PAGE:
Venture-Capital Funding Approaches Dot-Com-Bubble Levels

SAN JOSE, Calif. (San Jose Mercury News/TNS) -

The last time venture capitalists invested this much money, the big tech names were Pets.com and Webvan.

Venture funding last year had its best year since the height of the dot-com boom, and Silicon Valley companies received nearly half of all the investments, according to a report released Friday. Venture firms in 2014 invested $23.4 billion in Silicon Valley-based tech startups, an 86 percent increase over 2013 and the best year since 2000, according to the MoneyTree report, produced by PricewaterhouseCoopers and the National Venture Capital Association.

“There’s lots of money out there and lots of people who want to make money,” said Mark McCaffrey, a software-industry expert with PwC.

Why is the going so good in venture capital? Firms are raising a record amount of money — $29.8 billion last year, a 69 percent increase over the previous year and the largest gain in at least nine years — driven by the hot IPO market and lucrative returns, which makes more money available to startups, experts say. Also, hedge funds, mutual funds, Chinese investment groups and other wealth managers, which aren’t traditionally involved in these funding rounds, have thrown their dollars into the ring, driving up tech investments.

But the dollar bills aren’t raining down equally on all tech companies. Much of the funding in 2014 went to a small number of companies in outsized rounds that in some cases exceeded $1 billion.

“Not many more people getting money, but those people who are, are getting much more money,” said Jeffrey Grabow, U.S. venture-capital leader for consulting firm Ernst & Young.

If any of those startups fail, as startups tend to do, a lot of the money that poured into their coffers last year will be lost, and it could turn out that 2014 was the year of misguided investments, some venture experts say.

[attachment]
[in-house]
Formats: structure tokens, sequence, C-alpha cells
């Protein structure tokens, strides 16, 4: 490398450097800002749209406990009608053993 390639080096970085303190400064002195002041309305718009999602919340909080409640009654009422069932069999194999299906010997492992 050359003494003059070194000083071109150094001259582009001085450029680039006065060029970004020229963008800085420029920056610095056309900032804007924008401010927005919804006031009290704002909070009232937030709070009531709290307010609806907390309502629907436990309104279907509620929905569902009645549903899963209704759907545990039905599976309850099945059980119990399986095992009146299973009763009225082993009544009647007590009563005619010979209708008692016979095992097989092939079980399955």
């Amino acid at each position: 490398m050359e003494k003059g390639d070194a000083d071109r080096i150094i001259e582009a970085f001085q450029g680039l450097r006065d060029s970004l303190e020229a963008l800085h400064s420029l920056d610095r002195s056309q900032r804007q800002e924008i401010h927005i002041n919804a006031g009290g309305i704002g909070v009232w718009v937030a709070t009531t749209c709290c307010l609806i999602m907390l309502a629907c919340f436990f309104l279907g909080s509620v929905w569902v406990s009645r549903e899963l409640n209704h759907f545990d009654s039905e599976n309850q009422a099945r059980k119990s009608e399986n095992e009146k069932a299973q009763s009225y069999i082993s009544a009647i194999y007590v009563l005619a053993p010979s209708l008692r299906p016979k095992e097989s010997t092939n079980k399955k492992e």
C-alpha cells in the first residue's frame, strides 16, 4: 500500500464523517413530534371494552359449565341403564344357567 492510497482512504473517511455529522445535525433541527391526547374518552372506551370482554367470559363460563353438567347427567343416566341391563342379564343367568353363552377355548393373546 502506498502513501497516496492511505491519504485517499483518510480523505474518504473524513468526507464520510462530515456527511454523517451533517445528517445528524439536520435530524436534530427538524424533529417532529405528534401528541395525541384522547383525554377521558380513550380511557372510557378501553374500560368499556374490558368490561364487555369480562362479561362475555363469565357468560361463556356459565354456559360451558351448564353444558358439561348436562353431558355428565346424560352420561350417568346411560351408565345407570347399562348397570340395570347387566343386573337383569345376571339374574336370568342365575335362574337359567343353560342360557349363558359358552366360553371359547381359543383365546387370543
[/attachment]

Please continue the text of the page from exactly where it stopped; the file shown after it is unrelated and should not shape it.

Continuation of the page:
“It was a large year, but we won’t know for five or 10 years whether it was a good year or not,” said John S. Taylor, head of research for the National Venture Capital Association. “It certainly looks like good prospects out there, but the reality is you don’t know how this will work out until they IPO or they are acquired.”

Last year, there were 47 funding deals that exceeded $100 million, about three times the number in 2013. Silicon Valley — and San Francisco in particular — continues to be home to the largest deals, such as Uber’s twice-raised $1.2 billion rounds last year, which earned the company a $41 billion valuation, and Airbnb’s $475 million investment that propelled it to a $10 billion market value.

Unlike the dot-com-bubble era, the internet isn’t a fandangled technology out of reach for many, and mobile technology is part of our daily lives, not some phenomenon forecasted for the future. While grocery-delivery service Webvan failed in the dot-com bust, Instacart, the grocery-delivery app launched in 2012, raised $220 million from investors in December and was expected to make $100 million in revenue this year.

But while some of the companies that VCs funded will go on to be tech titans, others are enjoying big investments they may not deserve.

In Silicon Valley, “it’s just a rising tide with a lot of boats,” said Deven Parekh of Insight Venture Partners. “A lot of small companies that because they are in Silicon Valley will get risen to an economic level they may not warrant.”

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TOP 5 SILICON VALLEY VC DEALS OF 2014

Uber, $1.2 billion (Q2)

Uber, $1.2 billion (Q4)

Airbnb, $475 million (Q2)

Dropbox, $325 million (Q1)

Lyft, $250 million (Q2)